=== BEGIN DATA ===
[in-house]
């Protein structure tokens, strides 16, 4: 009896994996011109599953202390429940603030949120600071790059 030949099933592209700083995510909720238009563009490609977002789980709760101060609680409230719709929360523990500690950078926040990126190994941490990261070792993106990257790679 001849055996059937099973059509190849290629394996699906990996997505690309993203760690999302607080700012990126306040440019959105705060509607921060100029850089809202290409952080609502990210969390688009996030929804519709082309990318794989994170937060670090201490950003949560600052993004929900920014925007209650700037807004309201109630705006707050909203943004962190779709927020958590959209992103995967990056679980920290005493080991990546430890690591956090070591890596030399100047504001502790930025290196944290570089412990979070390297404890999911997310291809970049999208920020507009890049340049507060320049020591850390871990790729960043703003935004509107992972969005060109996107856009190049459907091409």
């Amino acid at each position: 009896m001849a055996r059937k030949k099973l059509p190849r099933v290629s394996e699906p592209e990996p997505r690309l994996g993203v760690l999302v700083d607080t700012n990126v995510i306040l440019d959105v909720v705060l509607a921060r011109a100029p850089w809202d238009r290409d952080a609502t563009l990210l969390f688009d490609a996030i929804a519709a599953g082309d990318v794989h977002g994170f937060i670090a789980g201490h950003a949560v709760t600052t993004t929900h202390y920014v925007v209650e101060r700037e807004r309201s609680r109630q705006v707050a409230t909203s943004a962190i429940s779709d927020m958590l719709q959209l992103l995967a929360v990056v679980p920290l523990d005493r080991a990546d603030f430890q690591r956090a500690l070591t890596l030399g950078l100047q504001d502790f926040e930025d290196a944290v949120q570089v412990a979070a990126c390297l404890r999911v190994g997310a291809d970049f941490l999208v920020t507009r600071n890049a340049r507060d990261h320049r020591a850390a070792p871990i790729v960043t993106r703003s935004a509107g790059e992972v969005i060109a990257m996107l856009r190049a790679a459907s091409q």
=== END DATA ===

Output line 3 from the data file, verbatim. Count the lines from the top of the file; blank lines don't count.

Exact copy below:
């Amino acid at each position: 009896m001849a055996r059937k030949k099973l059509p190849r099933v290629s394996e699906p592209e990996p997505r690309l994996g993203v760690l999302v700083d607080t700012n990126v995510i306040l440019d959105v909720v705060l509607a921060r011109a100029p850089w809202d238009r290409d952080a609502t563009l990210l969390f688009d490609a996030i929804a519709a599953g082309d990318v794989h977002g994170f937060i670090a789980g201490h950003a949560v709760t600052t993004t929900h202390y920014v925007v209650e101060r700037e807004r309201s609680r109630q705006v707050a409230t909203s943004a962190i429940s779709d927020m958590l719709q959209l992103l995967a929360v990056v679980p920290l523990d005493r080991a990546d603030f430890q690591r956090a500690l070591t890596l030399g950078l100047q504001d502790f926040e930025d290196a944290v949120q570089v412990a979070a990126c390297l404890r999911v190994g997310a291809d970049f941490l999208v920020t507009r600071n890049a340049r507060d990261h320049r020591a850390a070792p871990i790729v960043t993106r703003s935004a509107g790059e992972v969005i060109a990257m996107l856009r190049a790679a459907s091409q």